A Finnishing touch for my wheels

Maureen Corrigan
The front wheels of my scooter fell off on the first day of a holiday in Finland. It was on an unexpected cobblestone paths. Luckily, I was outside a carpentry shop and two men helped put the wheels back on. However, the wheels kept falling off. I went to buy my own set of tools to fix the wheels. I could not find a hardware store so I went to a large department store. I was lucky that a shop assistant was able to properly fix the wheels. From then on, I was able to use many other cobblestone paths.
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Maureen Corrigan on 18/11/2013
A close up of the wheels of two wheelchairs.
close up of two wheelchairs

The paths made it difficult to navigate wheelchairs and scooters.

When I travelled to Finland recently I did not expect the front wheels of my scooter to fall off. The cobblestoned streets were the problem. These streets were part of an older Europe.

My accident happened in Helsinki, the design capital of the world. I expected Helsinki to be a mostly modern city. However, there were many old buildings of unusual styles to discover, and some streets had the worst kind of cobblestones for wheelchairs and scooters. These were cobblestones that repeatedly twist and turn wheels.

Kept falling off

Luck was on my side when the front wheels of my scooter fell off on a back road. My friends retrieved the front wheels, the fastening screws, the rest of the scooter and me, and placed us all on the footpath. I looked at the shop in front of me, through the open front door. It was a joinery carpentry shop. We asked for help. Two men found a set of Allen keys and put the wheels back on.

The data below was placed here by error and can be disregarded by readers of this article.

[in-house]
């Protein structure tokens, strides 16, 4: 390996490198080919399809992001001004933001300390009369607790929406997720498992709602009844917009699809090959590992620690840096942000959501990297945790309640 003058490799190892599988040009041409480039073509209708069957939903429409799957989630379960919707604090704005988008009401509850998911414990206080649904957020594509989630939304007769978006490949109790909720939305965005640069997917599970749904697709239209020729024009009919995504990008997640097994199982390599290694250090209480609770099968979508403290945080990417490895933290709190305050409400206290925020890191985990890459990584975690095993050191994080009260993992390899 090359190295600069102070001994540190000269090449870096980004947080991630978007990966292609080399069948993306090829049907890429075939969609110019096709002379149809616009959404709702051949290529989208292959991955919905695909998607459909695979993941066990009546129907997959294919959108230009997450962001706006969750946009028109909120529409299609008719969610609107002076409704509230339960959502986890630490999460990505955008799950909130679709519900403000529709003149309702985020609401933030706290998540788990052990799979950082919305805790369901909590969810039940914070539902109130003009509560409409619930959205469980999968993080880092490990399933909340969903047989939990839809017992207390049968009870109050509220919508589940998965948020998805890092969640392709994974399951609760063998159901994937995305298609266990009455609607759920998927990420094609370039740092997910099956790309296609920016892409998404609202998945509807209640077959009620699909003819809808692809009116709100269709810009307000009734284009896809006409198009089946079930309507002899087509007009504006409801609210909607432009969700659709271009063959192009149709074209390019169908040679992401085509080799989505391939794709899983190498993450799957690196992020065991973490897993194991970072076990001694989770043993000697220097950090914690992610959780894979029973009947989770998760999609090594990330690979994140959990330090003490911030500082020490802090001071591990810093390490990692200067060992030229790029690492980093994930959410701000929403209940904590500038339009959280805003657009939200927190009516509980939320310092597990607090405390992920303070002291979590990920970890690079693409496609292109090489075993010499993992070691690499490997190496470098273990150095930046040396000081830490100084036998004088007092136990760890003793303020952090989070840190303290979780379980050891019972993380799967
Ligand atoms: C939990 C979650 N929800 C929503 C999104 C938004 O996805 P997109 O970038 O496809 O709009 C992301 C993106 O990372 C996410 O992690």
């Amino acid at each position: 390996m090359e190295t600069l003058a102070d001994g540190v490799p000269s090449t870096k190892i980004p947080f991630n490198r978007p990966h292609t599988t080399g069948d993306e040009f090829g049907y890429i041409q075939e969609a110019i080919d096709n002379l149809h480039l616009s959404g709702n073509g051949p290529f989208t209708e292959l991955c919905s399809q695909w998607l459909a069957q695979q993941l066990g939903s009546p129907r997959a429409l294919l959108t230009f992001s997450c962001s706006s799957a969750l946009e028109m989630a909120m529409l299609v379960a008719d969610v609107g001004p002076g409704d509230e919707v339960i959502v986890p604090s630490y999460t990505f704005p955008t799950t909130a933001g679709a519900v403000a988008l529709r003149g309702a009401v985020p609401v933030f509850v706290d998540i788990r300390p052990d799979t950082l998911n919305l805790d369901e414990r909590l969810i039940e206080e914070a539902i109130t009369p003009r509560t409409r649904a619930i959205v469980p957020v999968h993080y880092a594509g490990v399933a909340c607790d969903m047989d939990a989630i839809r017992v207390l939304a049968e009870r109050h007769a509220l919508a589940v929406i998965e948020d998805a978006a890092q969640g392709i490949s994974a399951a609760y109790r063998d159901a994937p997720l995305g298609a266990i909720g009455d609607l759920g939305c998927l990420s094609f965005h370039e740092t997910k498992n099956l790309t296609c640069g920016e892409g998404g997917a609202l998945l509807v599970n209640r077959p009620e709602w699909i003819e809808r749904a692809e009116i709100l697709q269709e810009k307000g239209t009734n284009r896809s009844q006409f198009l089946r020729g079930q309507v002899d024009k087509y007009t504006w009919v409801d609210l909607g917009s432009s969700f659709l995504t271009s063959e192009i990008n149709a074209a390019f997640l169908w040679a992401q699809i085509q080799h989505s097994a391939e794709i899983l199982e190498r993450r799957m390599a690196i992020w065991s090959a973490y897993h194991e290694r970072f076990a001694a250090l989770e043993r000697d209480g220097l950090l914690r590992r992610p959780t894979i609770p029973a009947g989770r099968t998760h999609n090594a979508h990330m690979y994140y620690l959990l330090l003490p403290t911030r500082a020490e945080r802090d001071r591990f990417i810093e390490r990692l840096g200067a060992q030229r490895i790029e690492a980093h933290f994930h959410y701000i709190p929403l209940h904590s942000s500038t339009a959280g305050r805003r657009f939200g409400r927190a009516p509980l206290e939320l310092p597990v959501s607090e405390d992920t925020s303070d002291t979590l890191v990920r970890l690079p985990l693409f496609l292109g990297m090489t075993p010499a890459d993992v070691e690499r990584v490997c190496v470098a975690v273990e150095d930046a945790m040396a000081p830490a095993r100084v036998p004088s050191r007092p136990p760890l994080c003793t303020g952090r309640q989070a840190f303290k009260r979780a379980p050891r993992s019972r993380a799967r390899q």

However, that was not the end of the story. Later that day the wheels wobbled off again after we got off a ferry to see the UNESCO-listed old fortress of Suomenlinna. The woman at the information desk obliged this time, and produced an Allen key. We put the wheels back on but decided we needed to get our own set of Allen keys. After all, this was only day one of our holiday in Finland.

When we were back in the city we could not find any hardware stores of the sort we have in Australia. We decided to go to a large department store to try to find an Allen key set. We found a store called Stockman and asked for help but no one seemed to know where we might find Allen keys. We went to the floor where they sold bicycles, and hoped we might be lucky there.

Fixed properly

We asked a young man working in the section and yes, they had a set of Allen keys for sale. With luck on our side again, an older man who also worked there came over to see what was happening. He looked at my scooter sitting up on its rear wheels. He said we were quite welcome to buy the Allen keys but if we wanted he could fix it properly.

He produced a different tool and re-set the screw so that the wheels would not wobble off again. He was able to properly fix the scooter but we bought the set of Allen keys anyway. On our two-week trip the paths in many old towns, castles and forts all had cobblestones. We checked the wheels along the way but fortunately never had the need to use the new set of Allen keys.


Readers comments (2)

Great story and what a great way to meet the locals in a real way. Finland land of the Allen key. Or is it an Olljen key?

However, I do hope there are enough practical alternative routes to the cobblestone streets for residents.

Thanks Ingrid. Yes there did seem to be many accessible areas and routes for residents. However most of the tourist sites were very old and had cobblestones. The most accessible area for both tourists and residents was the Helsinki ferry terminal and the large ferries. Maureen

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